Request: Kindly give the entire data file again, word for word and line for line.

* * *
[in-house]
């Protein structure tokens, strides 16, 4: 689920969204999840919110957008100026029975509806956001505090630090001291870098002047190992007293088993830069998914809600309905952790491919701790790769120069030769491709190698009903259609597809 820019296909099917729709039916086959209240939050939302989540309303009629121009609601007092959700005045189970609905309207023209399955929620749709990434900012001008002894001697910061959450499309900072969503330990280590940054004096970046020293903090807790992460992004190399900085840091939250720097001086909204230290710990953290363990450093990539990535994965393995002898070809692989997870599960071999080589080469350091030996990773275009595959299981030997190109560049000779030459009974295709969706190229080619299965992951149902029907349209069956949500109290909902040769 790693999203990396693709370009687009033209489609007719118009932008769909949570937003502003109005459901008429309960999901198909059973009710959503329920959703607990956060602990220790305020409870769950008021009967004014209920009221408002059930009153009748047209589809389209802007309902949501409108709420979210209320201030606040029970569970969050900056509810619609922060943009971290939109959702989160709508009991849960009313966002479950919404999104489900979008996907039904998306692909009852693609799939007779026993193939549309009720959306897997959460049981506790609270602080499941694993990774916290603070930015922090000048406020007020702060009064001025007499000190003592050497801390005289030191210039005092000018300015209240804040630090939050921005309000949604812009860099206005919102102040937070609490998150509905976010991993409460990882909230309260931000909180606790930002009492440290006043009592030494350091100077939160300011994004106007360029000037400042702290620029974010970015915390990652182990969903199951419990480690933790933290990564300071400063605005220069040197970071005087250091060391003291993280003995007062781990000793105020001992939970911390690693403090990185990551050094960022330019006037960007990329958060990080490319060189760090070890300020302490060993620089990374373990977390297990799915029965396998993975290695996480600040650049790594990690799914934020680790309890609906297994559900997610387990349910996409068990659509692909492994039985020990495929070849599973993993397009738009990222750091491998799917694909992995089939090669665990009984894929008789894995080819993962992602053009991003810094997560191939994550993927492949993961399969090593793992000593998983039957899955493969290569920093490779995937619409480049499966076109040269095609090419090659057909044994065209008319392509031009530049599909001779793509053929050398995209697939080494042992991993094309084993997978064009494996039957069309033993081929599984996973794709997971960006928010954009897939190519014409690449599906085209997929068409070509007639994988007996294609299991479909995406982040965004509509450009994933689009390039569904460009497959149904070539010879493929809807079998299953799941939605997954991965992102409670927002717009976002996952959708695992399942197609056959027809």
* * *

[in-house]
């Protein structure tokens, strides 16, 4: 689920969204999840919110957008100026029975509806956001505090630090001291870098002047190992007293088993830069998914809600309905952790491919701790790769120069030769491709190698009903259609597809 820019296909099917729709039916086959209240939050939302989540309303009629121009609601007092959700005045189970609905309207023209399955929620749709990434900012001008002894001697910061959450499309900072969503330990280590940054004096970046020293903090807790992460992004190399900085840091939250720097001086909204230290710990953290363990450093990539990535994965393995002898070809692989997870599960071999080589080469350091030996990773275009595959299981030997190109560049000779030459009974295709969706190229080619299965992951149902029907349209069956949500109290909902040769 790693999203990396693709370009687009033209489609007719118009932008769909949570937003502003109005459901008429309960999901198909059973009710959503329920959703607990956060602990220790305020409870769950008021009967004014209920009221408002059930009153009748047209589809389209802007309902949501409108709420979210209320201030606040029970569970969050900056509810619609922060943009971290939109959702989160709508009991849960009313966002479950919404999104489900979008996907039904998306692909009852693609799939007779026993193939549309009720959306897997959460049981506790609270602080499941694993990774916290603070930015922090000048406020007020702060009064001025007499000190003592050497801390005289030191210039005092000018300015209240804040630090939050921005309000949604812009860099206005919102102040937070609490998150509905976010991993409460990882909230309260931000909180606790930002009492440290006043009592030494350091100077939160300011994004106007360029000037400042702290620029974010970015915390990652182990969903199951419990480690933790933290990564300071400063605005220069040197970071005087250091060391003291993280003995007062781990000793105020001992939970911390690693403090990185990551050094960022330019006037960007990329958060990080490319060189760090070890300020302490060993620089990374373990977390297990799915029965396998993975290695996480600040650049790594990690799914934020680790309890609906297994559900997610387990349910996409068990659509692909492994039985020990495929070849599973993993397009738009990222750091491998799917694909992995089939090669665990009984894929008789894995080819993962992602053009991003810094997560191939994550993927492949993961399969090593793992000593998983039957899955493969290569920093490779995937619409480049499966076109040269095609090419090659057909044994065209008319392509031009530049599909001779793509053929050398995209697939080494042992991993094309084993997978064009494996039957069309033993081929599984996973794709997971960006928010954009897939190519014409690449599906085209997929068409070509007639994988007996294609299991479909995406982040965004509509450009994933689009390039569904460009497959149904070539010879493929809807079998299953799941939605997954991965992102409670927002717009976002996952959708695992399942197609056959027809």